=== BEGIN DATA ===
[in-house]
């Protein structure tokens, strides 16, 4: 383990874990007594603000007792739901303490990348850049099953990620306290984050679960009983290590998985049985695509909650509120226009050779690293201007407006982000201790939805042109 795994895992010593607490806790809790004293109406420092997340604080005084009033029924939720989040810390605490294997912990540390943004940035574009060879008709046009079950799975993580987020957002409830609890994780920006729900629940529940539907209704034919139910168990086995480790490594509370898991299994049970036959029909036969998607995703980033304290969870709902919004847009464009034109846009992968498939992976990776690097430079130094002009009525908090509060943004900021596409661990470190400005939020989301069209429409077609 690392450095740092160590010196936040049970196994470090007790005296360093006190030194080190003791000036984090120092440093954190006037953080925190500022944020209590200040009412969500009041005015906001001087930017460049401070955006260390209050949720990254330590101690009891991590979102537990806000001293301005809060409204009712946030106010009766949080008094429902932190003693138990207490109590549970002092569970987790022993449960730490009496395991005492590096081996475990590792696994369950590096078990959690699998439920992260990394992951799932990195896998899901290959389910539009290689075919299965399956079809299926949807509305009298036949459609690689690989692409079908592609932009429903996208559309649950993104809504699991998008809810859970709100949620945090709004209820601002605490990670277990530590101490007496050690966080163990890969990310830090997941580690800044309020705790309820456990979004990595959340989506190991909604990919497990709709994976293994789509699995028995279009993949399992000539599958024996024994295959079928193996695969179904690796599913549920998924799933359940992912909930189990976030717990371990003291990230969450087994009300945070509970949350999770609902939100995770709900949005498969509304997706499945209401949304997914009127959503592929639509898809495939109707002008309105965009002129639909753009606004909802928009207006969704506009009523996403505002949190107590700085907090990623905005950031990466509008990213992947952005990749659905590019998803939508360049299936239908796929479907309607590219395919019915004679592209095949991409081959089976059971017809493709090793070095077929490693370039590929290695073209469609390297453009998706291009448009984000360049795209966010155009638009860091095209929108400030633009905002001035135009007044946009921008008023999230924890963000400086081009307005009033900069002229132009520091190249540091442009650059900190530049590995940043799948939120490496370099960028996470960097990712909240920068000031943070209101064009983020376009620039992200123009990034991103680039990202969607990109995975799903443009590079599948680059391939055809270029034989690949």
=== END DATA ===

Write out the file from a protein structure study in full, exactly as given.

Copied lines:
[in-house]
């Protein structure tokens, strides 16, 4: 383990874990007594603000007792739901303490990348850049099953990620306290984050679960009983290590998985049985695509909650509120226009050779690293201007407006982000201790939805042109 795994895992010593607490806790809790004293109406420092997340604080005084009033029924939720989040810390605490294997912990540390943004940035574009060879008709046009079950799975993580987020957002409830609890994780920006729900629940529940539907209704034919139910168990086995480790490594509370898991299994049970036959029909036969998607995703980033304290969870709902919004847009464009034109846009992968498939992976990776690097430079130094002009009525908090509060943004900021596409661990470190400005939020989301069209429409077609 690392450095740092160590010196936040049970196994470090007790005296360093006190030194080190003791000036984090120092440093954190006037953080925190500022944020209590200040009412969500009041005015906001001087930017460049401070955006260390209050949720990254330590101690009891991590979102537990806000001293301005809060409204009712946030106010009766949080008094429902932190003693138990207490109590549970002092569970987790022993449960730490009496395991005492590096081996475990590792696994369950590096078990959690699998439920992260990394992951799932990195896998899901290959389910539009290689075919299965399956079809299926949807509305009298036949459609690689690989692409079908592609932009429903996208559309649950993104809504699991998008809810859970709100949620945090709004209820601002605490990670277990530590101490007496050690966080163990890969990310830090997941580690800044309020705790309820456990979004990595959340989506190991909604990919497990709709994976293994789509699995028995279009993949399992000539599958024996024994295959079928193996695969179904690796599913549920998924799933359940992912909930189990976030717990371990003291990230969450087994009300945070509970949350999770609902939100995770709900949005498969509304997706499945209401949304997914009127959503592929639509898809495939109707002008309105965009002129639909753009606004909802928009207006969704506009009523996403505002949190107590700085907090990623905005950031990466509008990213992947952005990749659905590019998803939508360049299936239908796929479907309607590219395919019915004679592209095949991409081959089976059971017809493709090793070095077929490693370039590929290695073209469609390297453009998706291009448009984000360049795209966010155009638009860091095209929108400030633009905002001035135009007044946009921008008023999230924890963000400086081009307005009033900069002229132009520091190249540091442009650059900190530049590995940043799948939120490496370099960028996470960097990712909240920068000031943070209101064009983020376009620039992200123009990034991103680039990202969607990109995975799903443009590079599948680059391939055809270029034989690949």